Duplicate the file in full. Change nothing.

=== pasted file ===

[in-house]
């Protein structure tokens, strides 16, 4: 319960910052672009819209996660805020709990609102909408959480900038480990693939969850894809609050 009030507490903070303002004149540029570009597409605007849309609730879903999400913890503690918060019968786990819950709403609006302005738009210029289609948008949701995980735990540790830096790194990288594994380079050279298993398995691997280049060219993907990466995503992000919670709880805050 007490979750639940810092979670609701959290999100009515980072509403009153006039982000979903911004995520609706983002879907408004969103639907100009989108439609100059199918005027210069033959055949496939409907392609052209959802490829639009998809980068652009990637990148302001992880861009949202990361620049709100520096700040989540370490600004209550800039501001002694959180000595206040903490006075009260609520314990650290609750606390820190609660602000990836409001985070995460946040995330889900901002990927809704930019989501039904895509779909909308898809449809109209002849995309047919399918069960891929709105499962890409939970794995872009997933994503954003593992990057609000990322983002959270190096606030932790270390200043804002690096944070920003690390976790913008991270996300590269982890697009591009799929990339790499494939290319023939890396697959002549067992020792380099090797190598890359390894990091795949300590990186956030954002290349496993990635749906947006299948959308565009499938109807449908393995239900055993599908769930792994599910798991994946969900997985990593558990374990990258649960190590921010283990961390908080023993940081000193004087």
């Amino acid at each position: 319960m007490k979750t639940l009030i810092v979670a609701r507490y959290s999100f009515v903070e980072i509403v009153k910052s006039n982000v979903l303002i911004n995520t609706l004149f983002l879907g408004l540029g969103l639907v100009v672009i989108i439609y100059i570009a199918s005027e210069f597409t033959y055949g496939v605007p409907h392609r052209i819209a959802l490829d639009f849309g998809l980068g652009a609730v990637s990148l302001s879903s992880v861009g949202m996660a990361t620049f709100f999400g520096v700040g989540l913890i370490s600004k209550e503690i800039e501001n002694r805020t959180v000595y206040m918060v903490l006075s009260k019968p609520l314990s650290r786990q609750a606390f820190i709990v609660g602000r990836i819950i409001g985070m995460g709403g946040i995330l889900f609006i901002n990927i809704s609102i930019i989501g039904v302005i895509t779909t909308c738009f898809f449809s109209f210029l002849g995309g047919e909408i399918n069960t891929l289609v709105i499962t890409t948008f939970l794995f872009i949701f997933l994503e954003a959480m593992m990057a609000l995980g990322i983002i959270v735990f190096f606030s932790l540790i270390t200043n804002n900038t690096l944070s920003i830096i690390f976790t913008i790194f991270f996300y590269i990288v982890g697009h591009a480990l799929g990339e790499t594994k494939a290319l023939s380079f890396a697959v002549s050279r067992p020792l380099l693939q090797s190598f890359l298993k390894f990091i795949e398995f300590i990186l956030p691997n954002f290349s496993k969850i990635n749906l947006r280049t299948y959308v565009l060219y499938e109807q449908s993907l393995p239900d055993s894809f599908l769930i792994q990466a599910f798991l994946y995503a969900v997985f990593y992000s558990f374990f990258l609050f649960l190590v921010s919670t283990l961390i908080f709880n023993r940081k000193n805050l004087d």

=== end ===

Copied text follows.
[in-house]
């Protein structure tokens, strides 16, 4: 319960910052672009819209996660805020709990609102909408959480900038480990693939969850894809609050 009030507490903070303002004149540029570009597409605007849309609730879903999400913890503690918060019968786990819950709403609006302005738009210029289609948008949701995980735990540790830096790194990288594994380079050279298993398995691997280049060219993907990466995503992000919670709880805050 007490979750639940810092979670609701959290999100009515980072509403009153006039982000979903911004995520609706983002879907408004969103639907100009989108439609100059199918005027210069033959055949496939409907392609052209959802490829639009998809980068652009990637990148302001992880861009949202990361620049709100520096700040989540370490600004209550800039501001002694959180000595206040903490006075009260609520314990650290609750606390820190609660602000990836409001985070995460946040995330889900901002990927809704930019989501039904895509779909909308898809449809109209002849995309047919399918069960891929709105499962890409939970794995872009997933994503954003593992990057609000990322983002959270190096606030932790270390200043804002690096944070920003690390976790913008991270996300590269982890697009591009799929990339790499494939290319023939890396697959002549067992020792380099090797190598890359390894990091795949300590990186956030954002290349496993990635749906947006299948959308565009499938109807449908393995239900055993599908769930792994599910798991994946969900997985990593558990374990990258649960190590921010283990961390908080023993940081000193004087």
């Amino acid at each position: 319960m007490k979750t639940l009030i810092v979670a609701r507490y959290s999100f009515v903070e980072i509403v009153k910052s006039n982000v979903l303002i911004n995520t609706l004149f983002l879907g408004l540029g969103l639907v100009v672009i989108i439609y100059i570009a199918s005027e210069f597409t033959y055949g496939v605007p409907h392609r052209i819209a959802l490829d639009f849309g998809l980068g652009a609730v990637s990148l302001s879903s992880v861009g949202m996660a990361t620049f709100f999400g520096v700040g989540l913890i370490s600004k209550e503690i800039e501001n002694r805020t959180v000595y206040m918060v903490l006075s009260k019968p609520l314990s650290r786990q609750a606390f820190i709990v609660g602000r990836i819950i409001g985070m995460g709403g946040i995330l889900f609006i901002n990927i809704s609102i930019i989501g039904v302005i895509t779909t909308c738009f898809f449809s109209f210029l002849g995309g047919e909408i399918n069960t891929l289609v709105i499962t890409t948008f939970l794995f872009i949701f997933l994503e954003a959480m593992m990057a609000l995980g990322i983002i959270v735990f190096f606030s932790l540790i270390t200043n804002n900038t690096l944070s920003i830096i690390f976790t913008i790194f991270f996300y590269i990288v982890g697009h591009a480990l799929g990339e790499t594994k494939a290319l023939s380079f890396a697959v002549s050279r067992p020792l380099l693939q090797s190598f890359l298993k390894f990091i795949e398995f300590i990186l956030p691997n954002f290349s496993k969850i990635n749906l947006r280049t299948y959308v565009l060219y499938e109807q449908s993907l393995p239900d055993s894809f599908l769930i792994q990466a599910f798991l994946y995503a969900v997985f990593y992000s558990f374990f990258l609050f649960l190590v921010s919670t283990l961390i908080f709880n023993r940081k000193n805050l004087d």